Thursday, 21 February 2013

The Silver Linings Playbook by Matthew Quick

Although I have heard nothing but good things about the film, I decided that I wanted to read the book Silver Linings Playbook was based on first. I think most readers are of a similar opinion; it’s nice to read the book first because then you have your own ideas about it, rather than a film-maker's.

The Silver Linings Playbook opens with Pat Peoples leaving a mental institution where he has been receiving treatment following the breakdown of his marriage. Throughout the book, which is narrated by Pat, we learn that whilst he thinks he has only been in the hospital for a couple of months, a few years have actually passed.

Moving back to his parents’ house in Philadelphia, Pat sets about changing his life. He spends a lot of time working out, and working on a way to make himself a better person so that ‘apart time’ from his wife, Nikki, can end, and they can reconcile. Pat also meets Tiffany, a woman who has suffered from her own mental illness, and the two of them strike up an uncomfortable friendship.

I read this book in one day, and I’m never sure if this is such a good thing! It obviously means that it was so entertaining and enjoyable that I didn’t want to stop reading, but it also makes me wonder at the quality of the writing. If I take a long time to read something, it’s not necessarily because I’m not enjoying it, it’s more likely to be because the prose is a bit more challenging, and takes longer to appreciate.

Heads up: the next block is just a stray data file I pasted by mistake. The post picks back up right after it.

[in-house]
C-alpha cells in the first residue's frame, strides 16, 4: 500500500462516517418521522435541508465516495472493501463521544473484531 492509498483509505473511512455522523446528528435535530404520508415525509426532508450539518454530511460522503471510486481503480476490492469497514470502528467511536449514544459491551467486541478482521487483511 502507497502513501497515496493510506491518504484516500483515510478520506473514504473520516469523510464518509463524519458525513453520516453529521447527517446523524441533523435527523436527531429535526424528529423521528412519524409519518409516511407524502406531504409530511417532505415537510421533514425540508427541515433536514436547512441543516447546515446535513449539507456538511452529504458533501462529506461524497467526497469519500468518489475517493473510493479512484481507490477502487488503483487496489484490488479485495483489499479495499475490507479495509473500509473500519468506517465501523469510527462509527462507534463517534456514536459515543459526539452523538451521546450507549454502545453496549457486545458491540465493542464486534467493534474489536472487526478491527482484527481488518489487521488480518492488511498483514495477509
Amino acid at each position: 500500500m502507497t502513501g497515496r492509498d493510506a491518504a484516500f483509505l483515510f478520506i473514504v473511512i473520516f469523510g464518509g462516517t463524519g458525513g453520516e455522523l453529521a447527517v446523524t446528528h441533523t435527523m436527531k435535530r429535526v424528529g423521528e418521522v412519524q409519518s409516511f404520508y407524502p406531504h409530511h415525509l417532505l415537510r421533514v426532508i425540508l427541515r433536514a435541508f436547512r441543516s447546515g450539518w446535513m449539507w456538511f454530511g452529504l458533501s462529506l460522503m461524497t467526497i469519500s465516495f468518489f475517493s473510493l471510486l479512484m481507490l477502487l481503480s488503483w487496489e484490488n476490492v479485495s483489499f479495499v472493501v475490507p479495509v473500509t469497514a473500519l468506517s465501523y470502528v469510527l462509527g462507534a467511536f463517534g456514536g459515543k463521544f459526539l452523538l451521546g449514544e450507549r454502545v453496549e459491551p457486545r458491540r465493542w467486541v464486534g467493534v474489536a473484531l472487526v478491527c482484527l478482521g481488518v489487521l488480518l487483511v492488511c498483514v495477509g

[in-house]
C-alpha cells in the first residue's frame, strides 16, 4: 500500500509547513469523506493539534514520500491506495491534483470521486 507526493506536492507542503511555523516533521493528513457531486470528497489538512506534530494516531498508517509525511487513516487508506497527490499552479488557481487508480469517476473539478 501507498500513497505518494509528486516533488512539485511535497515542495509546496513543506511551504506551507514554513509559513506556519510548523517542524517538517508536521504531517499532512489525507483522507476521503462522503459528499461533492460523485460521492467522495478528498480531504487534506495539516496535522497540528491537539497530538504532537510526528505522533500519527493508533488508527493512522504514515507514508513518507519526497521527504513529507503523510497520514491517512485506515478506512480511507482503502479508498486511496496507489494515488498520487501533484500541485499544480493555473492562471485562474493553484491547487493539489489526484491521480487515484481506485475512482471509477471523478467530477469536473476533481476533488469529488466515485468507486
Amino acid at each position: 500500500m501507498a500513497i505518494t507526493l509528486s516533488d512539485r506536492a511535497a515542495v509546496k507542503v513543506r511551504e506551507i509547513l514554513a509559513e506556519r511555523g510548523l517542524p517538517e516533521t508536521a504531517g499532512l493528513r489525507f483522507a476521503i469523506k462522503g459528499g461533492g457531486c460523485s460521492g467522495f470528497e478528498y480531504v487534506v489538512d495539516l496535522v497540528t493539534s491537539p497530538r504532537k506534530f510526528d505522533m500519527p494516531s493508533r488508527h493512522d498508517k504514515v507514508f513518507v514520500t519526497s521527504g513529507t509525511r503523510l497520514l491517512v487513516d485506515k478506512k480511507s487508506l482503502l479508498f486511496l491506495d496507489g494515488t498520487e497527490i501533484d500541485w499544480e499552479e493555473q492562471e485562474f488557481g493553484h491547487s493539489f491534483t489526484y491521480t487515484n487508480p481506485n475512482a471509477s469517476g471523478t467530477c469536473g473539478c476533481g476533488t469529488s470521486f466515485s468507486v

However, this book gets a big thumbs up from me. The first person perspective really allows you to understand what Pat is going through as he attempts to rebuild his life, but at the same time he is observant enough that the reader is able to pick up on the things that he is struggling to understand, such as why his mum no longer has his wedding photos displayed in the house. 

If you have read The Perks of Being a Wallflower, you will spot some similarities here, mainly due to the fact that both books deal with mental illness, and both are epistolary (Wallflower is written in the form of letters and Playbook mainly in the form of a journal). However The Silver Linings Playbook is a very adult book, dealing with a man in his thirties who is trying to adapt to life in a brand new way; rebuilding relationships with his parents and brother, and re-entering a world that has changed since he went away.

Now that I’ve read the book, I’m eager to see the film. Knowing that Bradley Cooper and Jennifer Lawrence played the lead roles meant that reading the book their faces did creep in, but everything else was my own imagination. I know that the film has changed a few details, but I don’t have any problem with this; there are various reasons for this happening, and if I’ve read and enjoyed the book, I’m more than happy for a film-maker to use artistic licence as they see fit. 

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